Inventions that Changed the World

Inventions that Changed the World

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Year 3 pupils enjoyed an interesting day at the Bradford Industrial Museum at the beginning of term, as part of their IPC project ‘Inventions that Changed the World’.

The Museum provided the perfect introduction to the topic with its displays of textile machinery, steam power, engineering, printing machinery and motor vehicles, all chronicling the changes over the years.
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bus1First, the school party visited the huge ‘Power’ gallery to explore the history of steam power and discover the workings of a steam engine. Then onto the transport area to see several examples of cars, buss, vans, motor bikes and bicycles through the ages, including a huge 1920’s steam roller.

The most impressive, and biggest, exhibit however was the huge, 29 ton locomotive named Nellie, which was built in 1922.

In the tram shed pupils found the only electric tramcar left in Bradford, along with a Bradford trolleybus which ran from 1911 to 1972.

Next was a visit to the print gallery where pupils examined the different types of old machinery from the last of the hot metal typesetting print-shops as used in the newspaper industry, including a display of the various kinds of printing presses used.

The first floor of the gallery then offered pupils a glimpse into the history of the textile industry. They were fascinated by the early Victorian machines for combining, carding, spinning and weaving, with examples of early hand tools right up to the domestic and modern power looms.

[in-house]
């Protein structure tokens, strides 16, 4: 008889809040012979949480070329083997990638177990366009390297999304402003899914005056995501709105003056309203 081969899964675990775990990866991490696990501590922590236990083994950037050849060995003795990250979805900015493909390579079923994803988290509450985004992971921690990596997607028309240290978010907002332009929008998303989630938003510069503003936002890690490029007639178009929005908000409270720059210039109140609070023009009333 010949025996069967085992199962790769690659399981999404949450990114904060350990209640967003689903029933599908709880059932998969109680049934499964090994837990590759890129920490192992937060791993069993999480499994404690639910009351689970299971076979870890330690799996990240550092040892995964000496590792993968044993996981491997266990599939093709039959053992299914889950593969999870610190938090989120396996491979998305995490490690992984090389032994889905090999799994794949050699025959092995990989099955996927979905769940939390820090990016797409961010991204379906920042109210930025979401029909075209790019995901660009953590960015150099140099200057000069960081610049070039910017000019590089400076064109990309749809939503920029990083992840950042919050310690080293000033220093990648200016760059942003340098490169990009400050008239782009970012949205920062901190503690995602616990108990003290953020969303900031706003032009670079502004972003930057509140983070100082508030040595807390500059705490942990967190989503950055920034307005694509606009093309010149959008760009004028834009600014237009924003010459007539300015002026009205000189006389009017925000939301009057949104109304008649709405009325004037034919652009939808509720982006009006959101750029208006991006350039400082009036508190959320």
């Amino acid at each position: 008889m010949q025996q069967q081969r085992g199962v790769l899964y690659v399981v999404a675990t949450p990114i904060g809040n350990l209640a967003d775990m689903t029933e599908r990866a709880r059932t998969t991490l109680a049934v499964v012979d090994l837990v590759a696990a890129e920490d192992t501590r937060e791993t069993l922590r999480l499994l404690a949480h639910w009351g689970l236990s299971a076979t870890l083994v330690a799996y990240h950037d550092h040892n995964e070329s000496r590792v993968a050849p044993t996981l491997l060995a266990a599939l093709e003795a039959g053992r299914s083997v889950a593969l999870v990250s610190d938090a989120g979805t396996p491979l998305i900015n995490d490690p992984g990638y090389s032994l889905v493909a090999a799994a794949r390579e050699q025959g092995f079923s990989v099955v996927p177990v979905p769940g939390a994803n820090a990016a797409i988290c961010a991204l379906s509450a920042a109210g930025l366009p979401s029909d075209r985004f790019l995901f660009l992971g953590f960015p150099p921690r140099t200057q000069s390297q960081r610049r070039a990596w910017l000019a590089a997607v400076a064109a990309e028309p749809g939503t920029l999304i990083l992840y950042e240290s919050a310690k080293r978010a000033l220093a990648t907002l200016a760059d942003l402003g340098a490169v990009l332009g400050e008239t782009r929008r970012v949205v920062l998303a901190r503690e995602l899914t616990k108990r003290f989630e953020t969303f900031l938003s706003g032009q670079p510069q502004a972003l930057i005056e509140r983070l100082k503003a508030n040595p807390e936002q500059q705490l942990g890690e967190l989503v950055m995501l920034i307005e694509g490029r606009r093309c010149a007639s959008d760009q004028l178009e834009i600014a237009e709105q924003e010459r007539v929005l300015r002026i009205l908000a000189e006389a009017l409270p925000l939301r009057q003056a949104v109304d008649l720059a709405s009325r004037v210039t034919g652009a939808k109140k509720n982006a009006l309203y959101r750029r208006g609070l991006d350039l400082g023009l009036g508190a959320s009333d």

Pupils were particular delighted to attend a ‘Weft and Weave’ workshop which followed the journey of the production of wool thread ‘from sheep to suit’. They were given the opportunity to experience each of the different stages of production including; sorting, scoring, twisting, carding and even using their own hand loom to weave.

‘We really enjoyed the weaving with the card and using the big combs to twist the wool’, said Inaaya Ahmed.

The day of exploration and discovery came to a close with a visit to the house of John Moore, the Mill Owner, with its interior now a museum display, furnished as if the local 19th century mill-owner was still living there.

The old stables provided various displays on the the theme of ‘horse power’ including a heavy-duty British Railways dray, a decorative chaff cutter and a horse fodder measure. There was even a blacksmith’s workshop with a working farrier who was happy to demonstrate his range of skills to his enthralled audience.